Posted on October 31, 2018 by Katie Mortimer and Stuart Simington

Conciliation agreements – Commissioners must give reasons

A development consent granted by a Land and Environment Court Commissioner following a s34 conciliation conference has been set aside by the Court of Appeal because the Commissioner failed to give reasons evidencing her satisfaction as to the legal prerequisites to her power to grant the consent.

Huajun Investments Pty Ltd (Developer) appealed against the City of Canada Bay Council’s (Council) deemed refusal of DA seeking approval to demolish existing structures on land at Strathfield (Site) and to erect an 8-storey residential flat building (DA).

After a conciliation conference under section 34 of the Land and Environment Court Act 1979 (LEC Act), Commissioner Smithson granted development consent in the terms agreed by the parties under s34(3) of the LEC Act.

Section 34(3) requires that if parties reach agreement on the terms of a decision, being a decision that the Court could have made in the proper exercise of its functions, the Commissioner:

‘(a)  must dispose of the proceedings in accordance with the decision, and

(b)  must set out in writing the terms of the decision.’

The case raised the question as to whether the Land and Environment Court (LEC) ‘could’ have lawfully made the decision and whether the reasons for decision reflected this.

Al Maha Pty Ltd (Al Maha) commenced the judicial review proceedings in the Court of Appeal (Court) alleging that the development consent (Consent) granted by the Court was invalid.

Al Maha owned land that adjoined the Site. It had objected to the DA on the basis that part of the Developer’s development encroached on its land where Al Maha had not provided owner’s consent to the DA.

Al Maha also alleged that the Commissioner was not empowered to grant the Consent because the Commissioner did not form the opinions of satisfaction required by clause 4.6 of the Canada Bay Local Environmental Plan 2013 (LEP).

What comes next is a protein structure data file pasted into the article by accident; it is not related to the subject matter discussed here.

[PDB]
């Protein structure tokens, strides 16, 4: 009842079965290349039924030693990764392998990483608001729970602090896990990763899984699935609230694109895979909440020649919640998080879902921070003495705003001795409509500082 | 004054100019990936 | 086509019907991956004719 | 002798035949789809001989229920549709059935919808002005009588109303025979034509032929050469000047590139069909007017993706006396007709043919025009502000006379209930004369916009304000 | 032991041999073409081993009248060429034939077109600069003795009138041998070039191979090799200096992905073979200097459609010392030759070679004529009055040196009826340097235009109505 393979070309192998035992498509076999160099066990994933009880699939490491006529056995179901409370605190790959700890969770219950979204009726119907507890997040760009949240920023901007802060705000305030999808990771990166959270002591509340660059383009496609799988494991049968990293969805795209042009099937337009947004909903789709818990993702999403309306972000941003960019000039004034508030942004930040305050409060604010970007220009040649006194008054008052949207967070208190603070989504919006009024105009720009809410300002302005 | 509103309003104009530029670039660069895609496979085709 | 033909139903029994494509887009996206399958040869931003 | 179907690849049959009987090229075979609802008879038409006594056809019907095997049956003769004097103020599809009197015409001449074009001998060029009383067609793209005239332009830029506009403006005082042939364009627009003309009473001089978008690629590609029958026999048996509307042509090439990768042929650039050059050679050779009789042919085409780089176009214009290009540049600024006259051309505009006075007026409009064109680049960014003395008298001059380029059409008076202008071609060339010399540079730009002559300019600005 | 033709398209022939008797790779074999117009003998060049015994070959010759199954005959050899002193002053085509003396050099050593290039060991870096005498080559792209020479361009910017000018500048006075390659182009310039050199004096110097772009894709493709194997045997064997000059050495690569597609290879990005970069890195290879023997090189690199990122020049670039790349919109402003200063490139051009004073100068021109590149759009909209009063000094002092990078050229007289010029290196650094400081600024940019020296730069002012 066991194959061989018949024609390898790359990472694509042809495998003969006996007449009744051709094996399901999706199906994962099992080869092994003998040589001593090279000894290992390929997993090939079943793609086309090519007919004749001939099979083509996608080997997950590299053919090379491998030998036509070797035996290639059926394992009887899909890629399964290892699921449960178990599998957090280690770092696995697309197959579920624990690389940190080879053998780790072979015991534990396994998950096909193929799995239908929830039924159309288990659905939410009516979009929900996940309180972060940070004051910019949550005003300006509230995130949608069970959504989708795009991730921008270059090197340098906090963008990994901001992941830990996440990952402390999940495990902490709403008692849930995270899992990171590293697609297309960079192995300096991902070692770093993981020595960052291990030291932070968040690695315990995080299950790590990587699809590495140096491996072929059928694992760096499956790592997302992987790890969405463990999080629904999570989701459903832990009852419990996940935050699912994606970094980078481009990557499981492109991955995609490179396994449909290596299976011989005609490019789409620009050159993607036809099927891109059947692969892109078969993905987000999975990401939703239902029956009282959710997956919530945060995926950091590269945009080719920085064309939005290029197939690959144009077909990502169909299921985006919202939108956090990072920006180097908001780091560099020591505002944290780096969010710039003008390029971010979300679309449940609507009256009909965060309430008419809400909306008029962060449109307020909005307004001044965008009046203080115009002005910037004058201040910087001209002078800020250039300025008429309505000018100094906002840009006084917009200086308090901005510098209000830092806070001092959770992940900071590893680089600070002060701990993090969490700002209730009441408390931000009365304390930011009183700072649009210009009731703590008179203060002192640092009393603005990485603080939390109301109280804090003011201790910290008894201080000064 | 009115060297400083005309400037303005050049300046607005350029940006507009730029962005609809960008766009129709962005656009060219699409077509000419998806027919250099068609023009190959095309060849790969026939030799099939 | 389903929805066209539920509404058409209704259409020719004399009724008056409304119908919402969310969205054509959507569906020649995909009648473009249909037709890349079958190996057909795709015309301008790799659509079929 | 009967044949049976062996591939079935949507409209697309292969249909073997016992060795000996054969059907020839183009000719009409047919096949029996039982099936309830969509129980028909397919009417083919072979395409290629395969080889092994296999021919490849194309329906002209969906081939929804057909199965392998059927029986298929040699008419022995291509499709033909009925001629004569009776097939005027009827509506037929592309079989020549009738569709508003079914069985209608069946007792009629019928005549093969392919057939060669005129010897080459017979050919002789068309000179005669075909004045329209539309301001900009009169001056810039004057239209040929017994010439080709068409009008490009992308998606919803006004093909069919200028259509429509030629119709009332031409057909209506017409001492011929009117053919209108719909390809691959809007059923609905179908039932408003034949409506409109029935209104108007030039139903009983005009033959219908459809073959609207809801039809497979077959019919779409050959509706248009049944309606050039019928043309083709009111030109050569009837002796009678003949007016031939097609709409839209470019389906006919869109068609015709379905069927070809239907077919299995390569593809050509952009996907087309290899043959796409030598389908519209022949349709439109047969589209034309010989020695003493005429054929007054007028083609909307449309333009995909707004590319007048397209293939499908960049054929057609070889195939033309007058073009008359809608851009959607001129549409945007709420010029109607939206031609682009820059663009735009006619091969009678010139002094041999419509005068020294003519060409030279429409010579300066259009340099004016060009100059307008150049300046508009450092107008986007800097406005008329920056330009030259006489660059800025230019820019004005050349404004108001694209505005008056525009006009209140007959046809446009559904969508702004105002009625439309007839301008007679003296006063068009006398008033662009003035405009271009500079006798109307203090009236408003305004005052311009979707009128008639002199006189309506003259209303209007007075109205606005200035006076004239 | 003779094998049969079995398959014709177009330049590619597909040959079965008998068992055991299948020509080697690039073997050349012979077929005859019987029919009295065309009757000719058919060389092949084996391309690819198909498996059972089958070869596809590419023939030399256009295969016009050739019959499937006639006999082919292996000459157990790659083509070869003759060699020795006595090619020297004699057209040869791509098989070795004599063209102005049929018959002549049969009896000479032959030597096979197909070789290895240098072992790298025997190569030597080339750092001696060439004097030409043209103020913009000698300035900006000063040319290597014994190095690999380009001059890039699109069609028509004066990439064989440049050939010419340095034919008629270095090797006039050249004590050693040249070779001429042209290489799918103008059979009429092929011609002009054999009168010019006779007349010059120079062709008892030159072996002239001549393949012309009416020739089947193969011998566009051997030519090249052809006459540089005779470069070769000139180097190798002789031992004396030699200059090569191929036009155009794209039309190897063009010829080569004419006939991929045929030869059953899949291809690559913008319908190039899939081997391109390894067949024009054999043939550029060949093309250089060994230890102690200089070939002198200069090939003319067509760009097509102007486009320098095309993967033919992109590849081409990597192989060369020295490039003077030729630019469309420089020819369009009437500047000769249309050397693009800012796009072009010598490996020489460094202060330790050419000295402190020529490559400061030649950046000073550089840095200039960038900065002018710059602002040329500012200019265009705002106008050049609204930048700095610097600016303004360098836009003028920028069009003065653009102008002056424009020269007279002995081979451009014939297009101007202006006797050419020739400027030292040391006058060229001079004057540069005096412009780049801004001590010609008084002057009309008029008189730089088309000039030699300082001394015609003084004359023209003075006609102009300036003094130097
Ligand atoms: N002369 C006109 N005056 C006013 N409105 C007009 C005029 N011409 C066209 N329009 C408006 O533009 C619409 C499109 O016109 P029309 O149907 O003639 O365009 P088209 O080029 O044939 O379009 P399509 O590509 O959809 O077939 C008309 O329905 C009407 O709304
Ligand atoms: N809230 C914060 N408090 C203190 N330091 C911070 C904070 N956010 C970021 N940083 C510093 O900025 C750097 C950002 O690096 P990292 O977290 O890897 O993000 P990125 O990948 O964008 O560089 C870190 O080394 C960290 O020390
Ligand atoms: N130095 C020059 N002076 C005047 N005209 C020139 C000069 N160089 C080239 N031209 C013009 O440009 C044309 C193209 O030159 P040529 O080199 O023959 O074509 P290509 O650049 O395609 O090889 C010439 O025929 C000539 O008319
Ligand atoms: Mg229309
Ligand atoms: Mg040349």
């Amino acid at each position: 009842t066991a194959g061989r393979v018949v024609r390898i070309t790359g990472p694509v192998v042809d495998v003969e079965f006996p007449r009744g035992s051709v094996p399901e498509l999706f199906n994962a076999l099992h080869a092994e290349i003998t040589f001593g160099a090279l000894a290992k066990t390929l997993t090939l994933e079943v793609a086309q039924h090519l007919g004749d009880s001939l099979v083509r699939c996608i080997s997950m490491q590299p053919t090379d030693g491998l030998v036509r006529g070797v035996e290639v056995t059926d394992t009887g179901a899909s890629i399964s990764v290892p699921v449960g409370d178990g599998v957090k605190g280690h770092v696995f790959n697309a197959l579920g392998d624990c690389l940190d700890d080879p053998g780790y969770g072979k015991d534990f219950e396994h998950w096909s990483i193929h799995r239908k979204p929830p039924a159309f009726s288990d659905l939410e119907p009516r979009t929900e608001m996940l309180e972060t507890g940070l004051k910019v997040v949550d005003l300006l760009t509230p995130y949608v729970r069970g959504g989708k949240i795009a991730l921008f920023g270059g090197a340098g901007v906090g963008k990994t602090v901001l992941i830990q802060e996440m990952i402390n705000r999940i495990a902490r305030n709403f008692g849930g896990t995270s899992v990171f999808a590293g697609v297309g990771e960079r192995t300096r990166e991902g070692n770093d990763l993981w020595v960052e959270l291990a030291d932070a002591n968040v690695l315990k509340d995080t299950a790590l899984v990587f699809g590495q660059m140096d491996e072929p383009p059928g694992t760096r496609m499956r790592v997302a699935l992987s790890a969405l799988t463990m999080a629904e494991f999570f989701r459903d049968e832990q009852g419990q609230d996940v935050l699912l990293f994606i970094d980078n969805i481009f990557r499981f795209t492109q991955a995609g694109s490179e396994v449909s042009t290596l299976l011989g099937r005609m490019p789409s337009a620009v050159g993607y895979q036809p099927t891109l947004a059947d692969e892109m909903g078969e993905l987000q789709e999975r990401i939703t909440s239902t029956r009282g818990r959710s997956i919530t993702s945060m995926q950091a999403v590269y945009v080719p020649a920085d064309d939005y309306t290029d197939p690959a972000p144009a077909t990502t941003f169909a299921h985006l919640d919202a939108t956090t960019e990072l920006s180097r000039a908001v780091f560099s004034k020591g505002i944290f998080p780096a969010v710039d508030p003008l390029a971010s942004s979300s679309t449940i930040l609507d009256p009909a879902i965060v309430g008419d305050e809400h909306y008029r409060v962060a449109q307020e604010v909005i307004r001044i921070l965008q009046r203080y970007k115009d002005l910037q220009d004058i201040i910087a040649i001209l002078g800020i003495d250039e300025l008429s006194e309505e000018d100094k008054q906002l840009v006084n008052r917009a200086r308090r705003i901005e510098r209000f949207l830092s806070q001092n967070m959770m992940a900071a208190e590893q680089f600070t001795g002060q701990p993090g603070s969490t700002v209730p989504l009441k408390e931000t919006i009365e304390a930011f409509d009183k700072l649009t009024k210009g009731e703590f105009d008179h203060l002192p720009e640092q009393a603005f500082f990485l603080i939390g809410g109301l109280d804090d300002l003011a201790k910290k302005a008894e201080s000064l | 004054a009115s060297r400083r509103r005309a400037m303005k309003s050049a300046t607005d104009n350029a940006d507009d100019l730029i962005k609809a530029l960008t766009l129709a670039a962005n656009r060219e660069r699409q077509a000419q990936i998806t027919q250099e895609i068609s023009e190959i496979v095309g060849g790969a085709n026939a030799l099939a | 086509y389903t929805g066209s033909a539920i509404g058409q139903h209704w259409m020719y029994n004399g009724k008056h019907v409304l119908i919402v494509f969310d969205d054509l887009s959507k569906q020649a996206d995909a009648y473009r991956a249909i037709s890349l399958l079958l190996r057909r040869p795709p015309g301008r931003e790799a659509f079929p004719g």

Clause 4.6

The DA contravened the height standard in clause 4.3 of the LEP.

Clause 4.6 of Standard Instrument LEPs nevertheless allows for a consent authority to grant development consent if satisfied of the requirements of clause 4.6(4)(a):

‘(4)   Development consent must not be granted for development that contravenes a development standard unless:

(a)   the consent authority is satisfied that:

(i)   the applicant’s written request has adequately  addressed  the matters required to be demonstrated by subclause (3), and

(ii)   the proposed development will be in the public interest because it is consistent with the objectives of the particular standard and the objectives for development within the zone in which the development is proposed to be carried out, and

(b)   the concurrence of the Secretary has been obtained.’

Preston CJ of the LEC recently clarified the correct approach to determining a cl4.6 written request. See our earlier blog on this decision here.

Although the Developer had submitted a cl4.6 written request, the Commissioner’s judgment and orders did not disclose any consideration of the request, and in particular whether she had formed the requisite opinions required by cl4.6.

In the absence of written reasons, and particularly where s34(3) of the LEC Act requires a Commissioner to set out in writing the terms of the decision, the Court inferred that the Commissioner had not formed the necessary opinions. If so, she lacked power to grant the Consent.

Owner’s Consent 

The Environmental Planning Assessment Act 1979 and the Environmental Planning and Assessment Regulation 2000 requires a development application to include evidence that the owner of the land on which development is to be carried out consents to the application.  This is also a jurisdictional prerequisite to a consent authority’s power to grant development consent.

The Court found that the Consent approved the construction a driveway connection on Al Maha’s land but as Al Maha had not provided owner’s consent to the DA the Commissioner also lacked power to grant the consent despite the agreement of the parties.

Key Lessons from the case

This case has significant implications for the way that LEC judicial officers draft their decisions following a successful conciliation conference.

When parties reach agreement under s34 of the LEC Act, the reasons for the decision should disclose the Commissioner’s consideration of any essential prerequisites to the granting of consent including such matters as required for clause 4.6 dispensations.

This will, in our experience, also mean that parties to a s34 agreement will need to be in a position to brief the presiding Commissioner in more detail on the basis on which their agreement satisfies each relevant matter on which the Court’s jurisdiction to implement the agreement depends.

Read the case in full here: Al Maha Pty Ltd v Huajun Investments Pty Ltd [2018] NSWCA 245

Should you wish to discuss this post, please contact Stuart Simington on 8235 9704 or by email at